Full Annual Cycle Climate Change Vulnerability Assessment For Migratory Birds of the Upper Midwest and Great Lakes Region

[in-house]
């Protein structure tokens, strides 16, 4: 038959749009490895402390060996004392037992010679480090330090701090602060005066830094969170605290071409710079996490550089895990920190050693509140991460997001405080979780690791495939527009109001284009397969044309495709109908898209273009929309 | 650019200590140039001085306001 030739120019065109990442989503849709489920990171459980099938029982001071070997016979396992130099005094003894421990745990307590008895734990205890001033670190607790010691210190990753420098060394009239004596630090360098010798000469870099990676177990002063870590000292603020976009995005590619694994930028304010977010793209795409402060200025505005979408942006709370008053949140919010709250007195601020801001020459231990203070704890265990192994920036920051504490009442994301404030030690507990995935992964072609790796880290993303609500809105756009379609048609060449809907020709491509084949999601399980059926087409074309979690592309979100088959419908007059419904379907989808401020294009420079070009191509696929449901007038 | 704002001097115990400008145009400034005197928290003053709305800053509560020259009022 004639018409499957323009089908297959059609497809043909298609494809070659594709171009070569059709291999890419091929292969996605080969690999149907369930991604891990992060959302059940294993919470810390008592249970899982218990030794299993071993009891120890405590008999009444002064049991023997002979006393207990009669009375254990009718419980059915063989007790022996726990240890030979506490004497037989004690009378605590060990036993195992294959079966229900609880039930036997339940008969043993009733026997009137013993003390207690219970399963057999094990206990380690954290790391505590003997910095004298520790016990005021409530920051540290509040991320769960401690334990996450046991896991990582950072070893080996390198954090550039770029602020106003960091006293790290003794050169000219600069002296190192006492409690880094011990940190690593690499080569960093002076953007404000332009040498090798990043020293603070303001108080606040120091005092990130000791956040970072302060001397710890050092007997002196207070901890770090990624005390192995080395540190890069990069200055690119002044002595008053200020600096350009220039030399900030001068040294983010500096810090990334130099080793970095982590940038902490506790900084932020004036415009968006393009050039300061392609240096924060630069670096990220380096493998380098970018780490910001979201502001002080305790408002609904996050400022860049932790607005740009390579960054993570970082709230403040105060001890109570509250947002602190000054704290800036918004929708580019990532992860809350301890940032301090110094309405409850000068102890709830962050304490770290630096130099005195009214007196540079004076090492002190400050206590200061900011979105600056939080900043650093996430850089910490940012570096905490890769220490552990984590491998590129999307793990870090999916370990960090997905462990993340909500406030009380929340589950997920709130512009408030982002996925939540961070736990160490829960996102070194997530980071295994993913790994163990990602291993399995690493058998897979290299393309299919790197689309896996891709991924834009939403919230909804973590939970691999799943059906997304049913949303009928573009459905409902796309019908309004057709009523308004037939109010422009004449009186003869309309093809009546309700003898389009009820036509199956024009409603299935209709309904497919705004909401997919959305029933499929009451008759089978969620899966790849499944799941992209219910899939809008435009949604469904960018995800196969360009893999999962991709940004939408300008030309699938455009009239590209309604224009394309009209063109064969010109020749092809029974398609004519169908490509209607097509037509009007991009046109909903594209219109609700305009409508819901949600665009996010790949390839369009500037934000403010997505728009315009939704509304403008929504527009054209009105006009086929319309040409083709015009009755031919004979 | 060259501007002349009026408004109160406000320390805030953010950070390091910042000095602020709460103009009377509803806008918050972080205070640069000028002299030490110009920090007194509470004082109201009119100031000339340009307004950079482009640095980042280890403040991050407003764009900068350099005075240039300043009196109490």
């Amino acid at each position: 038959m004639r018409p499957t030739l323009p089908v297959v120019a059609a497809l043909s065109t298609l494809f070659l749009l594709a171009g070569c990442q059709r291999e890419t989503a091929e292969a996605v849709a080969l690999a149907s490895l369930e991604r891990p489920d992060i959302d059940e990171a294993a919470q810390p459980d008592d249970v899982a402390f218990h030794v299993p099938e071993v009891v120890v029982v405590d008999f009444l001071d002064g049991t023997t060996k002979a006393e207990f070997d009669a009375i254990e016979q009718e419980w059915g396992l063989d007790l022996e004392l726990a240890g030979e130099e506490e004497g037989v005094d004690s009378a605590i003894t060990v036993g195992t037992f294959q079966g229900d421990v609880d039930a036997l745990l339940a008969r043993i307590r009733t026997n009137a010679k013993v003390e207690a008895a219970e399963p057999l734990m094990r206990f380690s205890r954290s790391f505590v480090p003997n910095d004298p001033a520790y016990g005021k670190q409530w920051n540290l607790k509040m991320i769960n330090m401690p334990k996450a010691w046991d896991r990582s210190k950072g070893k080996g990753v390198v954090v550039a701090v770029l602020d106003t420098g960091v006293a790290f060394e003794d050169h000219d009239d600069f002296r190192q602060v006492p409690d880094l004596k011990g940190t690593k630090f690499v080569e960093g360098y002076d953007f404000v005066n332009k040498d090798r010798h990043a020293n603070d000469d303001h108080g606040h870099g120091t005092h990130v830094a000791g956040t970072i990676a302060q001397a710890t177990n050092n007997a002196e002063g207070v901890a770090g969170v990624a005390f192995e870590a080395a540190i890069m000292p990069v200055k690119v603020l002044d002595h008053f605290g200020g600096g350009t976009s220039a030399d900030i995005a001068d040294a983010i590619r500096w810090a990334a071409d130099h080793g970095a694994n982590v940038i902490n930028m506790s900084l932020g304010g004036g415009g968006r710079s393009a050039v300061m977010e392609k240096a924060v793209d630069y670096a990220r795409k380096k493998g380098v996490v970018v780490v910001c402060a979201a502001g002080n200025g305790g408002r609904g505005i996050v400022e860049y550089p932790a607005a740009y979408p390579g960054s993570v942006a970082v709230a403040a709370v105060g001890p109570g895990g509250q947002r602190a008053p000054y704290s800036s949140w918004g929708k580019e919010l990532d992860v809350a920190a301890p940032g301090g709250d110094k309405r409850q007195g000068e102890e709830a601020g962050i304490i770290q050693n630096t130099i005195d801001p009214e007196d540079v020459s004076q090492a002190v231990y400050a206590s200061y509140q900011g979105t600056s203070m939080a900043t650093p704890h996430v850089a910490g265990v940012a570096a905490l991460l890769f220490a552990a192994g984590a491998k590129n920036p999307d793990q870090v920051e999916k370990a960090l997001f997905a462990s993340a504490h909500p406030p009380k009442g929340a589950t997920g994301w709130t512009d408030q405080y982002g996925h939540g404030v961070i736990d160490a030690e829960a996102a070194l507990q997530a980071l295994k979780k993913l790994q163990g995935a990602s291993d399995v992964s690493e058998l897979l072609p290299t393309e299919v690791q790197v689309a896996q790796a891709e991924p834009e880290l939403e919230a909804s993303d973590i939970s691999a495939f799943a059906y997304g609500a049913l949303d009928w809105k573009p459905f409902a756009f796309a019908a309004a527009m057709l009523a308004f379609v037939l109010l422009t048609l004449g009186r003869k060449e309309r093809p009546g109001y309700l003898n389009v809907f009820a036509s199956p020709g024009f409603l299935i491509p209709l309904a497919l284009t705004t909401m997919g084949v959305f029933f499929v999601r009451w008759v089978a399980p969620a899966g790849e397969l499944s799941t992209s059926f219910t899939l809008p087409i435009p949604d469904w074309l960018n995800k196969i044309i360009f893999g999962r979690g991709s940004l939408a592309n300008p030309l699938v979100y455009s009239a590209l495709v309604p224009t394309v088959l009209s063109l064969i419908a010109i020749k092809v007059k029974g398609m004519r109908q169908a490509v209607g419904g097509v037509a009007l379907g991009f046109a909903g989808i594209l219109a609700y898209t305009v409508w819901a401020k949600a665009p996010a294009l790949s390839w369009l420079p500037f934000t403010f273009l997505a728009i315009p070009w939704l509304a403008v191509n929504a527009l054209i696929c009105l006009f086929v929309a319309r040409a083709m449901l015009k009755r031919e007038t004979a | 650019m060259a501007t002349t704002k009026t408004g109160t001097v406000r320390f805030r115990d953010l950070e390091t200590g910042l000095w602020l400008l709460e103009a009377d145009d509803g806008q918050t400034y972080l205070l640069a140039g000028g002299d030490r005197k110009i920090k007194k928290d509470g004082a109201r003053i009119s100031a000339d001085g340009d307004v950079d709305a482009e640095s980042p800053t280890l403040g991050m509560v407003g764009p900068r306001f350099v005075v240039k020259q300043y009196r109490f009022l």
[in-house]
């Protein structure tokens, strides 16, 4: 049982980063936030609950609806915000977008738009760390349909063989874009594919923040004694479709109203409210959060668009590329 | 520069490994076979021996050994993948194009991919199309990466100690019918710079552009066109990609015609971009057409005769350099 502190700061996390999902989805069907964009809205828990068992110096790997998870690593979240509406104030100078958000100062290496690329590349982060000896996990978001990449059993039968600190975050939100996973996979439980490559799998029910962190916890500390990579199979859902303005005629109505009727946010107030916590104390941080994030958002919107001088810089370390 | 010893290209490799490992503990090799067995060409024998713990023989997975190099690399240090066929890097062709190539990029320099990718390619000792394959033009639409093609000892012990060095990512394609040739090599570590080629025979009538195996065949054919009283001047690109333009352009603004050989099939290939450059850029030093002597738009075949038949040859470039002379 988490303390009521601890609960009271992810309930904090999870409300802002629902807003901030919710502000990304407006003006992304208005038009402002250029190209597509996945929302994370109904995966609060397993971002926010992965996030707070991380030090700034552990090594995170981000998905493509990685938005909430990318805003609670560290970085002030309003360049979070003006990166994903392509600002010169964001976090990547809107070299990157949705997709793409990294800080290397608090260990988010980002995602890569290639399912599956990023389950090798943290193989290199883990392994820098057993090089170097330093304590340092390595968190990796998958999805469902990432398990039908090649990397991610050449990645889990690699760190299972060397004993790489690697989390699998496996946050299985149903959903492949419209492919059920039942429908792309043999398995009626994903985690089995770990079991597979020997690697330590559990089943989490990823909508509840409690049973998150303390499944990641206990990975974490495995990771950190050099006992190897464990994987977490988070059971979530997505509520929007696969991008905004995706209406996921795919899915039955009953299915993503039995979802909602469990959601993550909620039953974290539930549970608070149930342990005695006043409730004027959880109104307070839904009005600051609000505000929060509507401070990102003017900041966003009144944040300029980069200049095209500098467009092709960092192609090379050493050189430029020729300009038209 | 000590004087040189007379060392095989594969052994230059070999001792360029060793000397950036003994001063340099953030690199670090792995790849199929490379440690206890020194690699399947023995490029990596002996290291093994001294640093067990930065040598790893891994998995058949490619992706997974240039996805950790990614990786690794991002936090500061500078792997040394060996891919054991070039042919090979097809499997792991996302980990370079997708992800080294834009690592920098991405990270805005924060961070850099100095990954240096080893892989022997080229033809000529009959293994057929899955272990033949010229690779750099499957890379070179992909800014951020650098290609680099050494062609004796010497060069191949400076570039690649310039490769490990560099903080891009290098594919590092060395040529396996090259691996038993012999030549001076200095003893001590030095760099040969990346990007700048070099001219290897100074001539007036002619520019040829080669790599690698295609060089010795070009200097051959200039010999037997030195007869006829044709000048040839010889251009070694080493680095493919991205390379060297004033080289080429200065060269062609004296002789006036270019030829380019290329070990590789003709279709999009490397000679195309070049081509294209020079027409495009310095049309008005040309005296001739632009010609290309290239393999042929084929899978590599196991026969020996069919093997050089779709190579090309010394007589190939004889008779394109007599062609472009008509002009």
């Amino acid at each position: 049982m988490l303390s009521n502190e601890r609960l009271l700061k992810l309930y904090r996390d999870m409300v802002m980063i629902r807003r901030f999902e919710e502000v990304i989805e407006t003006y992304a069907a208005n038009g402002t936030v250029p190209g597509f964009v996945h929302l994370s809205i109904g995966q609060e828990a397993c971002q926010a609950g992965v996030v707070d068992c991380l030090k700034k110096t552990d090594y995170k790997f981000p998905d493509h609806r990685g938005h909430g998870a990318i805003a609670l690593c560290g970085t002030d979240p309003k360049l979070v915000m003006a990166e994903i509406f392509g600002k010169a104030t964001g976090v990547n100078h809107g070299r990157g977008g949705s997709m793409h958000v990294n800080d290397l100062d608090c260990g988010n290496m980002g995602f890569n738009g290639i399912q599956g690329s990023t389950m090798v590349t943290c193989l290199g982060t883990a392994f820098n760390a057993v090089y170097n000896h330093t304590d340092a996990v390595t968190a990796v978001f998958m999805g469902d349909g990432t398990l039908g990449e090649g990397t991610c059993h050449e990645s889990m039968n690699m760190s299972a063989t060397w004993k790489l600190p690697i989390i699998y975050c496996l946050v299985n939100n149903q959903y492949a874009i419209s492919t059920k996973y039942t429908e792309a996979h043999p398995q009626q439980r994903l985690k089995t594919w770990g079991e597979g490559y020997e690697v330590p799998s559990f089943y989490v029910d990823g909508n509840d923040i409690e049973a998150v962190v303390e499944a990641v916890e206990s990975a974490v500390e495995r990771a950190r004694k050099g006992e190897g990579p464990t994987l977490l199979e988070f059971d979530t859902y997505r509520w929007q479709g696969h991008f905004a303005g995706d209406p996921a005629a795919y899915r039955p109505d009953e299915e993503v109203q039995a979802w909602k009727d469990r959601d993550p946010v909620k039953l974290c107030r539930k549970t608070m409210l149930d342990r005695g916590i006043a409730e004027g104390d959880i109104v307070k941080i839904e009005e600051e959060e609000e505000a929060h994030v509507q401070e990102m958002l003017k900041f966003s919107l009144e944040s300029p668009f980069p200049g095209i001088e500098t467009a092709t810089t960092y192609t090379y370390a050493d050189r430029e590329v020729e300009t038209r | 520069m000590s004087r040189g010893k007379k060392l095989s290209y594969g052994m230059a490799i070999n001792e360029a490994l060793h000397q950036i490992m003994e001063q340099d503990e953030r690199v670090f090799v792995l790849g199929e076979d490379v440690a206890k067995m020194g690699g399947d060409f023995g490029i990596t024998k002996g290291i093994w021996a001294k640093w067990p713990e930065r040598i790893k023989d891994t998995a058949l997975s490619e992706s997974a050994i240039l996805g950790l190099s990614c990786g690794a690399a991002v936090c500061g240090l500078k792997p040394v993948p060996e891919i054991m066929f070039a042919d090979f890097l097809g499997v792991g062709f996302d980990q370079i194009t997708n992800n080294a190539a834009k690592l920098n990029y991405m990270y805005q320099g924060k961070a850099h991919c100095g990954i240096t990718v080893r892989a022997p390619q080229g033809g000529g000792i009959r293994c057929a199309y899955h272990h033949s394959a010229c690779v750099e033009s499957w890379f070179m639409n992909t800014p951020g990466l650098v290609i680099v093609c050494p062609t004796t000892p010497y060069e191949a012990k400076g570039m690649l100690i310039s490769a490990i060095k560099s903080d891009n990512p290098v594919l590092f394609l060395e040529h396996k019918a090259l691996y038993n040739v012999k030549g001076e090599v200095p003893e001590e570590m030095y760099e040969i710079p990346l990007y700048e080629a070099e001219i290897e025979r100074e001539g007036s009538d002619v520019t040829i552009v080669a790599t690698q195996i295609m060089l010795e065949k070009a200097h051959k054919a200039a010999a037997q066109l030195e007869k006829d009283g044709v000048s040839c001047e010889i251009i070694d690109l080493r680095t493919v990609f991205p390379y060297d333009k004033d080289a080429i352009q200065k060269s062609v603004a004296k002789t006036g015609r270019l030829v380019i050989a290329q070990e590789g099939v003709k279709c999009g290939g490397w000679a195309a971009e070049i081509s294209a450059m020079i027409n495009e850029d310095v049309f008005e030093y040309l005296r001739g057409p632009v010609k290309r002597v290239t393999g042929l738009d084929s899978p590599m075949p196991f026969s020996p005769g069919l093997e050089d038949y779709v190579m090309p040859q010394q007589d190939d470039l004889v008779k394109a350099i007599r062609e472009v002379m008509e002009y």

Climate change is a serious challenge faced by all flora and fauna on earth. Climate vulnerability analyses are one method to assess risk and are increasingly used as a tool to inform management plans. Ideally, risk should be assessed throughout an animal’s entire annual cycle, but migratory animals move across vast regions and can be difficult to track. Consequently, the challenge of conducting comprehensive full annual life cycle analyses has not been well addressed. Here, we developed a method to assess full annual cycle vulnerability to climate change for 46 species of migratory birds that breed in the Upper Midwest and Great Lakes region (UMGL). Our methodology included background risk, climate exposure × climate sensitivity, adaptive capacity to climate change, and indirect effects of climate change. Where possible, we used USGS capture-recapture data and conducted literature searches to determine migratory connectivity. Climate vulnerability was then assessed using the UMGL breeding season climate and winter climate from linked non-breeding regions for each species. We ranked nine species as “highly vulnerable to climate change” (Red-necked Grebe, Forster’s Tern, Black Tern, Caspian Tern, Eastern Whip-poor-will, Yellow-bellied Flycatcher, Black-throated Blue Warbler, Worm-eating Warbler, and Rusty Blackbird) and two as having “low vulnerability” (Killdeer and Red-winged Blackbird). In general, vulnerability was driven by poor adaptive capacity to climate change, specifically high breeding site fidelity. Such species may be slow to disperse or expand their range in response to climate change. Projected drying will have its greatest effect on vulnerability in the Mexican and Caribbean non-breeding regions while projected temperature increases will have their greatest effect on the UMGL breeding grounds and South American non-breeding grounds. We identified nine species that were vulnerable to temperature and/or moisture change throughout their annual cycle (Upland Sandpiper, Black Tern, Eastern Whip-poor-will, Acadian Flycatcher, Nashville Warbler, Prairie Warbler, Dickcissel, Bobolink, and Orchard Oriole). All but one of these are considered species of conservation concern in the UMGL. Finally, we provide guidance to how our approach could be applied to adaptive management, including identifying: priority species and habitat types, regions within the non-breeding range for potential conservation partnerships, and research gaps.